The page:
How the growing practice of inclusive design is leading the development of sustainable and equitable economies and places in UNESCO Cities of Design
By Bonnie Fahoome
I was involved in a minor crash on a rented e-bike touring the Langhe region in Northern Italy this weekend. In addition to wounding my pride, the fall resulted in some wicked bruising to the muscles and tendons of my left thumb. I’ll be fine in a few days, but for now I wince every time I move that thumb, which I’m finding is surprisingly often during the course of a normal day.
Simple things like turning a doorknob, closing a Ziploc bag, and opening a water bottle have proved painful and quite difficult. Which is making me really think about how challenging it is for people living with physical limitations every day to function independently. This is just one reason Design Core Detroit champions the practice of inclusive design. We believe designers have the power to make things better for all by designing products, policies and places that work for everyone.
As you may know, Detroit has been designated by the United Nations Educational, Scientific and Cultural Organization (UNESCO) as a City of Design and Design Core manages our participation in the Creative Cities network. Torino, Italy is also a City of Design and recently honored me with an invitation to share our work on Commerce Design: Detroit and the Design Guide for Neighborhood Business at an international forum during Torino Design of the City.
It was a fantastic trip in many ways both professionally and personally, but I was especially inspired by all the programs and projects I learned about in cities around the globe that are employing inclusive design to solve challenges for real people. Twenty-five years into their democracy, for example, Cape Town, South Afrcia, a sister City of Design, is using design principles and practices to build an inclusive economy and transform systemic social problems. Check out The Better Living Challenge, which improves the living conditions in low income communities, to learn about just one of their many projects.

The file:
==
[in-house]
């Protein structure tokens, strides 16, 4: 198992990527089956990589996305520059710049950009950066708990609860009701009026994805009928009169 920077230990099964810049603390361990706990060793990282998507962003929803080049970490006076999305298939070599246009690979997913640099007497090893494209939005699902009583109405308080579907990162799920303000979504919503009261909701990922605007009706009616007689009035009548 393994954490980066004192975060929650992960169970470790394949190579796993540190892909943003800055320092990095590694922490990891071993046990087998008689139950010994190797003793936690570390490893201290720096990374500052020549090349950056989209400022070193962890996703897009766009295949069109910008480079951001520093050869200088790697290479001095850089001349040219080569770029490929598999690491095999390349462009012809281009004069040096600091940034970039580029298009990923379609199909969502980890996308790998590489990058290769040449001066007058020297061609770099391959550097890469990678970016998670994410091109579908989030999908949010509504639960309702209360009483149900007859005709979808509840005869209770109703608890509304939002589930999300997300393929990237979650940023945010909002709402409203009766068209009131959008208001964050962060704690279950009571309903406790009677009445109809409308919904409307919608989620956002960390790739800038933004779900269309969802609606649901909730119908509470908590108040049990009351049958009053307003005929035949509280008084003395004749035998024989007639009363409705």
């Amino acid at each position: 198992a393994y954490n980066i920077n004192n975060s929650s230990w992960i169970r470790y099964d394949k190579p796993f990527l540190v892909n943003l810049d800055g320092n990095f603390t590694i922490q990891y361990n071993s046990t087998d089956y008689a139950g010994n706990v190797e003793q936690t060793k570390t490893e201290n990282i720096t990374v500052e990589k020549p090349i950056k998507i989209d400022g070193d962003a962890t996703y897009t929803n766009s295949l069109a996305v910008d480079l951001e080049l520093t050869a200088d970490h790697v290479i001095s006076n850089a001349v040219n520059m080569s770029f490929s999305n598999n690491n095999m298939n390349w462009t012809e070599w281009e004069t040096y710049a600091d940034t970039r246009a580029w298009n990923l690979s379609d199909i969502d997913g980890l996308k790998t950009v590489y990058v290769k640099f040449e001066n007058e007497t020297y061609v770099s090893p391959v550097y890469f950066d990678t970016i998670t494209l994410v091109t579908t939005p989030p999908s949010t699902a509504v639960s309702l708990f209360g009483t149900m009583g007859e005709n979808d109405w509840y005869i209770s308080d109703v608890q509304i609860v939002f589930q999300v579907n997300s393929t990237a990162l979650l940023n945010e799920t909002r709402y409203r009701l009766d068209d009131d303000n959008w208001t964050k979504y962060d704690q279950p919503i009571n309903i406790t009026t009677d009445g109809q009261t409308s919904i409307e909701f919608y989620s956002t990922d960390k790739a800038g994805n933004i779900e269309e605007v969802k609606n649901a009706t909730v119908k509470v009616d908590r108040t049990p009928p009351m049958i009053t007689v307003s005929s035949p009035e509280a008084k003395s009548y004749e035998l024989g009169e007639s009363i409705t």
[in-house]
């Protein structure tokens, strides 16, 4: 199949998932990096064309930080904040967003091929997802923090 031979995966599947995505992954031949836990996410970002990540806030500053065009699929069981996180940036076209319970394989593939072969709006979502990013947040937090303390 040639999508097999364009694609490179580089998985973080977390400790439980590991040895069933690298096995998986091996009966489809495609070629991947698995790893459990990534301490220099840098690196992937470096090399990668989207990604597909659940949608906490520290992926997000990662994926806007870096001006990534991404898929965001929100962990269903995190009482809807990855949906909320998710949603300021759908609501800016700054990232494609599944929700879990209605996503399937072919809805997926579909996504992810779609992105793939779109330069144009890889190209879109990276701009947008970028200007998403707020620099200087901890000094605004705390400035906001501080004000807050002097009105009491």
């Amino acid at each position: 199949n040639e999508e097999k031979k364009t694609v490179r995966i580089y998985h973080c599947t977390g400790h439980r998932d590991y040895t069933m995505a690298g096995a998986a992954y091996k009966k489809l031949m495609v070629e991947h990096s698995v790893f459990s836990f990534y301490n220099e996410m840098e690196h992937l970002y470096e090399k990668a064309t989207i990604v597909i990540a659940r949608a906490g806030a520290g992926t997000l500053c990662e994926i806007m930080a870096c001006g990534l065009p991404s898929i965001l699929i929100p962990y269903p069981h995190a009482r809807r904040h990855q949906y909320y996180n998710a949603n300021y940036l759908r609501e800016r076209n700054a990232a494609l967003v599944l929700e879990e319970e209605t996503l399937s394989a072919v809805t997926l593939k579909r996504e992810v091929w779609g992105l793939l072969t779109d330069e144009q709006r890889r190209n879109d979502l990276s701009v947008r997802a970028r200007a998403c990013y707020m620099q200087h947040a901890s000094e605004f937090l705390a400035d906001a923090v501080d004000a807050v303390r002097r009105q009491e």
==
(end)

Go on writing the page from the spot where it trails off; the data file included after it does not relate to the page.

And, I heard about at least several incredible inclusive design initiatives, both public and private, making a difference for residents in Torino, including those often marginalized and left out. There are many I think could be explored and potentially adopted to improve the quality of life for Detroiters. These are four that really stood out to me.
Torino’s 5T provides services and innovation related to mobility and has been hosting mapping parties for residents, where open source online maps are used to collect information about ramps (or lack thereof), barriers and other impediments to improve transit and mobility for all residents. MinD Mad in Design is working with hospitals and patients to address the prejudice, isolation and exclusion of people with mental disorders through a program called Restart, where they identify and train creative psych patients in design prototyping and then host workshops where those individuals work alongside others to create solutions that address community needs. Costruzione Bellezza, translated to Building Beauty, is a participatory, interdisciplinary lab focused on social inclusion, empowerment of homeless people, and the development of design skills in students. They work through other social service agencies to train the homeless population in design and build things that can be installed to improve places in the community.
Each of these projects uses the principles and practice of inclusive design for the betterment of not just the constituents and communities they serve, but for everyone in the city of Turin. In much the same way, Hackability focuses on one person’s needs but ends up creating something that works for many.
Bringing it full circle to my thumb and the challenges faced by people with temporary and / or lasting disabilities, including limitations that come with age, Hackability is a Turino non-profit using digital fabrication, technology and design for social impact to co-create and produce customized solutions for autonomy and care for individuals with disabilities, resulting in social inclusion and participation. They do this by co-designing prototypes of adaptable everyday objects, like a fork, and / or more complex products services with the disabled individuals and then making the digital production files available online for all, thus providing low-cost and scalable solutions to many.
It’s truly a remarkable and inspiring program and it was truly a remarkable and inspiring trip. I’m so excited for the future of design in Detroit and look forward to working with the many organizations and people here at home already practicing inclusive design to make a better city and a better world for all.